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On Venezuela's Protests
Feb. 16, 2014 — Caracas, Venezuela

Featured on RTÉ World Report



Students have taken to the streets across Venezuela this week in major protests against the government here. At least three people have been killed and dozens injured and arrested. This is the largest defiance of President Nicolas Maduro’s rule since he came to power just under a year ago.

In Caracas’ Plaza Altamira, which has long been a focal point for opposition anger, protesters burned trash and pelted police with stones. Authorities responded with tear gas and water tanks late into the evenings.

Similar events took place around the country as students demand the release of those recently arrested and justice for two students killed Wednesday. More generally, there is growing anger at soaring inflation and a murder rate that according to local NGOs is one of the world's highest.

Around 100 protesters were arrested in recent days and, according to the government, a quarter of them have been released. The rest are to be processed shortly, in the hopes of alleviating some of the anger felt by the students.

Some on the square in Caracas on Friday, however, vowed to continue their protests until Maduro was no longer in power.

"It doesn't matter how long it takes, a week, a month. We'll be here every single day," Jose Pérez, a 34-year-old student told me as flames rose from piles of trash all around us. "We are at war,” he said.

Maduro has accused the protesters of trying to launch a coup against him. There is some precedence for this. Maduro’s predecessor, Hugo Chávez, was ousted for about 36 hours in 2002 amid similar protests.

In a special televised act earlier this week, the 51-year-old president said that any protest that had not received permission from the government would be banned.

"People have a right to their lives," Maduro said, blaming the opposition for the deaths. "Enough! I'm not going to allow it any more."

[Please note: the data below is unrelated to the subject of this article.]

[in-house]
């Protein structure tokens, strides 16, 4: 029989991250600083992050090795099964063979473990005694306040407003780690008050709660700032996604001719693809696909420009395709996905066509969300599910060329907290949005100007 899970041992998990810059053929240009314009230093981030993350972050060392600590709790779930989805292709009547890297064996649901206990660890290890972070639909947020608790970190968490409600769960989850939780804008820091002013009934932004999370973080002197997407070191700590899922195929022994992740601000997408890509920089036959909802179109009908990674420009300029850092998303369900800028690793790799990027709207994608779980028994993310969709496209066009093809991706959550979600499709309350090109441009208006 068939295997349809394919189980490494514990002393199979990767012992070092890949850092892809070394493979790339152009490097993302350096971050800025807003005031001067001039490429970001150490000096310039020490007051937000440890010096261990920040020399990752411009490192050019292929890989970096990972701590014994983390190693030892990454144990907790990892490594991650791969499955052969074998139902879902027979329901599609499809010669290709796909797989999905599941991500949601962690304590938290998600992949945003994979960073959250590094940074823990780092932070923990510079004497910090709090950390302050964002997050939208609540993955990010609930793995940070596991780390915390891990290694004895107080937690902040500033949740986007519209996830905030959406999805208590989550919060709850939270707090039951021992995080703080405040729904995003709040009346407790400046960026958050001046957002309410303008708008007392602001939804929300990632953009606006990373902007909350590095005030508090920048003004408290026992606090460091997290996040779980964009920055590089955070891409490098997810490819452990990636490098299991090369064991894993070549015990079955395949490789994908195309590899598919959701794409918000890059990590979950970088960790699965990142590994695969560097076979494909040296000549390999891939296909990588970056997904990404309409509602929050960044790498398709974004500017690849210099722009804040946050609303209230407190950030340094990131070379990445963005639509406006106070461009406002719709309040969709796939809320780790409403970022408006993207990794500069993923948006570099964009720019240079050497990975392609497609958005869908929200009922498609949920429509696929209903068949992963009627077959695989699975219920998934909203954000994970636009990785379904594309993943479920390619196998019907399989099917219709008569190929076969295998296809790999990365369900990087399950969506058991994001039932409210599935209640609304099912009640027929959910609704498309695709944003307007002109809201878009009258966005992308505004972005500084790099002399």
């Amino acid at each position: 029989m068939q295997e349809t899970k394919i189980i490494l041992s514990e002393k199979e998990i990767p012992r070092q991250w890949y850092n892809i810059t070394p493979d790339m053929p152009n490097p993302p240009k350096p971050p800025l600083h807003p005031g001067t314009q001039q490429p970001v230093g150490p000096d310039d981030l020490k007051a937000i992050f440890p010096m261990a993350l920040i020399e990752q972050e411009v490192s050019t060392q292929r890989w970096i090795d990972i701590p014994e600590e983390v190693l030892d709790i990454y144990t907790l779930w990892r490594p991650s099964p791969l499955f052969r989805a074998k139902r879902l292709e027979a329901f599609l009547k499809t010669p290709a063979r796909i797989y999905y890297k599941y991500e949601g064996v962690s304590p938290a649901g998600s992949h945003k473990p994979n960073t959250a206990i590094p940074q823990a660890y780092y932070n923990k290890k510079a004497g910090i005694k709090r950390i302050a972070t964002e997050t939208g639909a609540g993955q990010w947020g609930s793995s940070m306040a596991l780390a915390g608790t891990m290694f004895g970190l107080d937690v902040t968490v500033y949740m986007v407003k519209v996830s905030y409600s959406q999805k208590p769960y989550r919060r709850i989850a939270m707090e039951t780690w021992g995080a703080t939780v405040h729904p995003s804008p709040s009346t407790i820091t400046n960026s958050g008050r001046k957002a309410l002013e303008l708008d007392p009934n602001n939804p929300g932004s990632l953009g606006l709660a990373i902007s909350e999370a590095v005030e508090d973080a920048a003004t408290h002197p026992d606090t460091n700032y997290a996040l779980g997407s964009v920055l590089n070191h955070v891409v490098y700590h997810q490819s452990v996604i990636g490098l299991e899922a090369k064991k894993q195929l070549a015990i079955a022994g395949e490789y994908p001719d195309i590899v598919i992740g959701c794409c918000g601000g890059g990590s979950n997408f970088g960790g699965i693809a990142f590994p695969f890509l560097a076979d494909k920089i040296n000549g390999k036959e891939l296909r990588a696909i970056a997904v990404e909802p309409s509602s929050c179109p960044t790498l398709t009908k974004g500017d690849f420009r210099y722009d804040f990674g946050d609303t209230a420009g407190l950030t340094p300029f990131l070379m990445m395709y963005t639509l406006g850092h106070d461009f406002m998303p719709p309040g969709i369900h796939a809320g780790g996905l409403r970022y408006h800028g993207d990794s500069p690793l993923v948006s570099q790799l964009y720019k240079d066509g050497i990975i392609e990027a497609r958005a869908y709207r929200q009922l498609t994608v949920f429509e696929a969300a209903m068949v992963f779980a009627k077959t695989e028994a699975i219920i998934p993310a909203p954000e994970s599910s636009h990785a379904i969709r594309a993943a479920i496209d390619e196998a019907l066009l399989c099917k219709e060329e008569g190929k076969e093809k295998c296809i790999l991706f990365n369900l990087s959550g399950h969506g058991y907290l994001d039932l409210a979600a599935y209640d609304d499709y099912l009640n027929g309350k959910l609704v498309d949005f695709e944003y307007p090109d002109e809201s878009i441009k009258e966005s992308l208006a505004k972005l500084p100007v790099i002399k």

The opposition in turn blames armed pro-government militias, which it says are backed by authorities here, for fomenting the violence.

An arrest warrant has also been issued for Leopoldo López. López is a major opposition leader here who has backed the protests. The 42-year-old, who was once touted as the country's next president, is now charged with murder and terrorism. Yet, he continues to taunt the government.

"Don't you have the guts to arrest me?" he asked on Twitter, adding that perhaps the government was awaiting orders from Havana.

Diosdado Cabello, the head of Venezuela's National Assembly, said López was trying to escape the country and called him a "coward."

The unrest points toward a split within the opposition as Henrique Capriles, the opposition's leader who lost elections against both Maduro and Chávez, has distanced himself from the demonstrations.

Capriles is perhaps aware that the violence plays into the government’s hands as they are able to accuse the opposition of fomenting it.

Yet, opposition supporters see little hope in Capriles after having lost two presidential elections, and support is growing for more hardline members of the opposition.

"López is more radical than Capriles and that's what this country needs right now," Tulio Manzini, a 22-year-old student in Plaza Altamira told me.

The blame game between the opposition and government looks set to continue. Many in the streets say they will stay there until things change, yet it is difficult to see just how that will happen with no election looming.

For World Report, this is Girish Gupta in Caracas, Venezuela

Filed from
Caracas, Venezuela






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© Girish Gupta